I have cooking to do for a young mother who brought her new baby home on a day when the afternoon high was -15 F. Sweet rice pudding, fish curry—not at all the food of the people who first lived in these woods. No wild rice, no smoked fish, no jerky or maple syrup. Nothing either from the Finnish, Slovenian and Cornish miners who settled here, none of the potica and pasty doughs they brought from Europe.
The curry carries me back 50 years to India, where I was a college student. I remember the thrill of watching women squatting in the kitchen, frying ginger and rolling chapatis. I make a saffron rice pudding and remember how hard it was 50 years ago to understand boiling buffalo milk for hours. Mustard seeds pop in the hot oil. I think of my Indian sister in law, her bubbling laughter, how she tossed her head. I hear from her even now when her daughters write to me. The world stretches easily, even today in the bitter cold. Frying ginger crackles a little in the hot oil, and there’s no distance between the cooking fire in the courtyard of an old house in India and the gas flame here, now, where I stand stirring spices as they fry.
We drive miles out from town to drop off the food, passing frozen bogs and woods where the black tree trunks make long marks in the soft whiteness. Today there’s skim ice even on moving water. The baby’s house is far from town, made of new wood. She’ll know wolves as she grows up. When we get there, the grandmother’s face beams like a kind moon as she takes the food. Strong as a muscle, the baby moves and cries while her dad carries her like a trophy, beaming and chatting about her diapers. The mother’s sureness, even today as an exhausted brand-new mother, feels like it can be trusted. My church has had three new babies this winter, all born to open parents who already know how family roles have to bend almost in half to keep them from breaking.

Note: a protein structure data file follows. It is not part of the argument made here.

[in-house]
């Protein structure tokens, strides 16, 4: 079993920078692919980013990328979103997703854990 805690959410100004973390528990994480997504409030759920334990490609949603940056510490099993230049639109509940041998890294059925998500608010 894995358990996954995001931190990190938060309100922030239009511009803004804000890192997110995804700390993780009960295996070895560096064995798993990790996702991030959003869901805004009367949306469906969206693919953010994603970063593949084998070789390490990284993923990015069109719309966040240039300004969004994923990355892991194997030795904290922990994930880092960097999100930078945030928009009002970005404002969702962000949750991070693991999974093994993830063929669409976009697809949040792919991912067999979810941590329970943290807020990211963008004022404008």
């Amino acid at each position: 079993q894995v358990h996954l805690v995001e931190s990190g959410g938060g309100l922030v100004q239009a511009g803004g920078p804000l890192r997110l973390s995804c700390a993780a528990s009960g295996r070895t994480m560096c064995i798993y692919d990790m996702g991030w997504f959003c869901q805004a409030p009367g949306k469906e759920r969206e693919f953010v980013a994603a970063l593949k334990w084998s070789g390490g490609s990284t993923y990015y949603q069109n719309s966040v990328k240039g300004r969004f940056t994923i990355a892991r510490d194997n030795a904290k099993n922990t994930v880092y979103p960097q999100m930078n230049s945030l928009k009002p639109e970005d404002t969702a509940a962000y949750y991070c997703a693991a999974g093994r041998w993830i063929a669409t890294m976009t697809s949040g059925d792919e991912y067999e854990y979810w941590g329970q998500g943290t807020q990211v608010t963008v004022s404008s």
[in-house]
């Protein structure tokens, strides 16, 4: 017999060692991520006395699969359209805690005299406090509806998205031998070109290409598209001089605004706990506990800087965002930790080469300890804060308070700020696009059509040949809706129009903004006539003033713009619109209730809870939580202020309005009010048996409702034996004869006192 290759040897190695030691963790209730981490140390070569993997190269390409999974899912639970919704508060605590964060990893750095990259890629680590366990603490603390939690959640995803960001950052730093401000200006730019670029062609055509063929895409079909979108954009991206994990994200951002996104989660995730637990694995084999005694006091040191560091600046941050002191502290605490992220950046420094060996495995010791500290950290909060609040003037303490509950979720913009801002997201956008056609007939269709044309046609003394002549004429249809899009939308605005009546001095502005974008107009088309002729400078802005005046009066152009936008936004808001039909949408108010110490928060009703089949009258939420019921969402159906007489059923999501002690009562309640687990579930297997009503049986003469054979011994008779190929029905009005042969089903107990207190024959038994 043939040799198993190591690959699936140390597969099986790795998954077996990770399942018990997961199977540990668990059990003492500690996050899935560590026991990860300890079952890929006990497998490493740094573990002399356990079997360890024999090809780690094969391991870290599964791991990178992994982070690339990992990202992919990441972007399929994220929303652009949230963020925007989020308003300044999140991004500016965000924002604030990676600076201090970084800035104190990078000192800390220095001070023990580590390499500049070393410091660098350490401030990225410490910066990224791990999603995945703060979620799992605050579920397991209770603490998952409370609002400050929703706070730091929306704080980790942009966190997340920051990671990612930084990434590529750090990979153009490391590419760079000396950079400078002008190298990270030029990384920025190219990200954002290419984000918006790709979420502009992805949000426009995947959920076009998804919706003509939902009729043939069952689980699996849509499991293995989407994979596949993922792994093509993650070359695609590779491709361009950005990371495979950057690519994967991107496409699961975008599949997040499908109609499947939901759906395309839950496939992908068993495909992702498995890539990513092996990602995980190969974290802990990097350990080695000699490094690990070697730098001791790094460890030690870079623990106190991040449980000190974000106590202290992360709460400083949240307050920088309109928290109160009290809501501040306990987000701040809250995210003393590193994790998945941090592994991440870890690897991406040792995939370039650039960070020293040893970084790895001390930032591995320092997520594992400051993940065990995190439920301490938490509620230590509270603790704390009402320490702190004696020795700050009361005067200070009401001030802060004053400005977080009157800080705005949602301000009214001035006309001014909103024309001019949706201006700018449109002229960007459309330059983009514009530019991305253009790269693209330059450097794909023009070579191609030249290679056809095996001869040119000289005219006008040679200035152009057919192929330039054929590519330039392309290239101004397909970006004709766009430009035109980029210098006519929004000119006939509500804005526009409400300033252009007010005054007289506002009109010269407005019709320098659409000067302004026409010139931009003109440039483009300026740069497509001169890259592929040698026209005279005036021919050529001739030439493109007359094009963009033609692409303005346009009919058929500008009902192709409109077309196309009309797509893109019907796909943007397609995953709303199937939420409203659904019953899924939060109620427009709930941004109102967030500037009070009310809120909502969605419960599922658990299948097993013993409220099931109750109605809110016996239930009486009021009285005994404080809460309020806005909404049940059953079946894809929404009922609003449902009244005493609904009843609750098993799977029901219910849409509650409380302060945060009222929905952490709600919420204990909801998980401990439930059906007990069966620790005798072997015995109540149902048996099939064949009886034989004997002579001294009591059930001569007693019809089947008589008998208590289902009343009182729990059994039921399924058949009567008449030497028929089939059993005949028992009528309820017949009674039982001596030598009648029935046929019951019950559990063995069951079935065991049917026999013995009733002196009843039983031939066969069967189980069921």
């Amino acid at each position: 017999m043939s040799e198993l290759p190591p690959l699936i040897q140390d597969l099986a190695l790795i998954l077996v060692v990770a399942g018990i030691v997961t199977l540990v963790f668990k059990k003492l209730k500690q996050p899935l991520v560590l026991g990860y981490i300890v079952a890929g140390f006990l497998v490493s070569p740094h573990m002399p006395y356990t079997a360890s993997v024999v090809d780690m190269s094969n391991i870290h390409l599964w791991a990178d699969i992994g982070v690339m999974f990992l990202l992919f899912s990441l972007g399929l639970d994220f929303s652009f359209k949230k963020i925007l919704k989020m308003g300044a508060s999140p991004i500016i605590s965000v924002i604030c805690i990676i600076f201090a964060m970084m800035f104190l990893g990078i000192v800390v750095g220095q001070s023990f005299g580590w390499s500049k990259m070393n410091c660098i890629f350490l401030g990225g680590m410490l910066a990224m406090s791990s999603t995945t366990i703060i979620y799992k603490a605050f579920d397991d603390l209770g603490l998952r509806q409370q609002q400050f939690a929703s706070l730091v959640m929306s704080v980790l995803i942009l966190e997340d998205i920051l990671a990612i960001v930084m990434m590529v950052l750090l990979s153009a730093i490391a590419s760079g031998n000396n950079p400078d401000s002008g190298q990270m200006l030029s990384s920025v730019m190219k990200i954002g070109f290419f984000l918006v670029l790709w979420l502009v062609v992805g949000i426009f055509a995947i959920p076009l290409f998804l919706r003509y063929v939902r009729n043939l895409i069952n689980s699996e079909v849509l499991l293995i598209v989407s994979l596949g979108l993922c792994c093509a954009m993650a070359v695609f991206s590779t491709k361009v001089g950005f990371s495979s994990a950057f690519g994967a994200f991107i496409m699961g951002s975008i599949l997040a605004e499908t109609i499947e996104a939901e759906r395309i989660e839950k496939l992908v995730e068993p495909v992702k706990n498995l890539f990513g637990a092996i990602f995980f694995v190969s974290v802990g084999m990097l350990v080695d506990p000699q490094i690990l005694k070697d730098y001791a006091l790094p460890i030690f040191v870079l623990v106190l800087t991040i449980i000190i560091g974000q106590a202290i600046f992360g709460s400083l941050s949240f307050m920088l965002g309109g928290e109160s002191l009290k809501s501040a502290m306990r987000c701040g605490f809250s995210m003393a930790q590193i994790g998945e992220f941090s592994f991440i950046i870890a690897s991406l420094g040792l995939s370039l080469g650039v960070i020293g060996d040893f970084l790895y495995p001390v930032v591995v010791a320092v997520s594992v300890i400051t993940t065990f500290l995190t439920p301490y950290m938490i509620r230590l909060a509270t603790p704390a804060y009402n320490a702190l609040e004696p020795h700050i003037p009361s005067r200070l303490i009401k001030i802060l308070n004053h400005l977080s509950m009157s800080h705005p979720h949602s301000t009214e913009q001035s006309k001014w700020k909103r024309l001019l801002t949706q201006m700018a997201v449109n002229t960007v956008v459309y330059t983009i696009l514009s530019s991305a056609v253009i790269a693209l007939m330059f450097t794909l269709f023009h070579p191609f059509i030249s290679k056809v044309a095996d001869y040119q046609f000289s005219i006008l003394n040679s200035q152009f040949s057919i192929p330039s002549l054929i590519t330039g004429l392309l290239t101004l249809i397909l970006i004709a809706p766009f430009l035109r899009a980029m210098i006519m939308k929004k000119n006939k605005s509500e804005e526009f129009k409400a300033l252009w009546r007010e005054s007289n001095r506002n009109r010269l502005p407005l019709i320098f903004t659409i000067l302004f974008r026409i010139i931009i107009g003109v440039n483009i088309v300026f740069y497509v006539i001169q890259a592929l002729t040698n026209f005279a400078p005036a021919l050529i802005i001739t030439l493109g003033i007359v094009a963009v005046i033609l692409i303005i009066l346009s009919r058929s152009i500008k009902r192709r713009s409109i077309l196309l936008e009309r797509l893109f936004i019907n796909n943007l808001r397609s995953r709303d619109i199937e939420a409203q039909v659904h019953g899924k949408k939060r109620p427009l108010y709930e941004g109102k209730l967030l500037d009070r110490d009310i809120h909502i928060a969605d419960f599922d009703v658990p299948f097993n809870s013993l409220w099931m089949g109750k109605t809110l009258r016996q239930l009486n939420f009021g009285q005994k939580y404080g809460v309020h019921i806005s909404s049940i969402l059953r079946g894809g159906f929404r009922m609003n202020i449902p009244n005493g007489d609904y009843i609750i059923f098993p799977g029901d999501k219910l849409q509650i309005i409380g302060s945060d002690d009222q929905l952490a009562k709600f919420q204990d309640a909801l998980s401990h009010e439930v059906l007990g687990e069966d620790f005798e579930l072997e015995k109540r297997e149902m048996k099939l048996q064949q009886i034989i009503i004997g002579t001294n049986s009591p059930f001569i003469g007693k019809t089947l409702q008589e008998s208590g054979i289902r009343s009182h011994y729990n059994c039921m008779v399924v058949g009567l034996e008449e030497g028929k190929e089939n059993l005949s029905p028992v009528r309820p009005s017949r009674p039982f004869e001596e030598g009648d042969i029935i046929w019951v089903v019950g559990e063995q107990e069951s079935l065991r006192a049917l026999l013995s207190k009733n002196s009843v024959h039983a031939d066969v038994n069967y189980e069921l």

In my kitchen, as I move my hands through warm sudsy water, the old cooking smells melt into the scent of a fresh white dish towel. My partner plunks out eighth notes on the piano while a metronome clicks nearby. Practice itself is joy: three-octave scales on violin and viola, lilting melodies that matched my dreams, chords that crunched like final decisions.
Practice itself has carried me. Practice cooking, stirring eggs as a five year old, kneading bread as a teenager, measuring the wine for a sauce when I was forty. Practice pulling the clean sheets just right on a bed, practice singing in the choir, practice kneeling in darkness, falling into “don’t know.” Doing love on ordinary days, again and again. God beats the measure of my life, again and again, and I practice.
At last I sit watching the fire in the wood stove as night sets in. One daughter tells me that she sat in the hot sun on a little boat, bobbing on the Pacific waves, laughing as whales breach nearby. Another daughter grows like a fast vine, reaching out for bright sunshine. A third has found some ease, a balm that changes the day.
It’s good to accept the joy that comes. Today’s joy rests on me. It shines through but I don’t know why or how. Practice does that. The music just comes.
by Jean Gendreau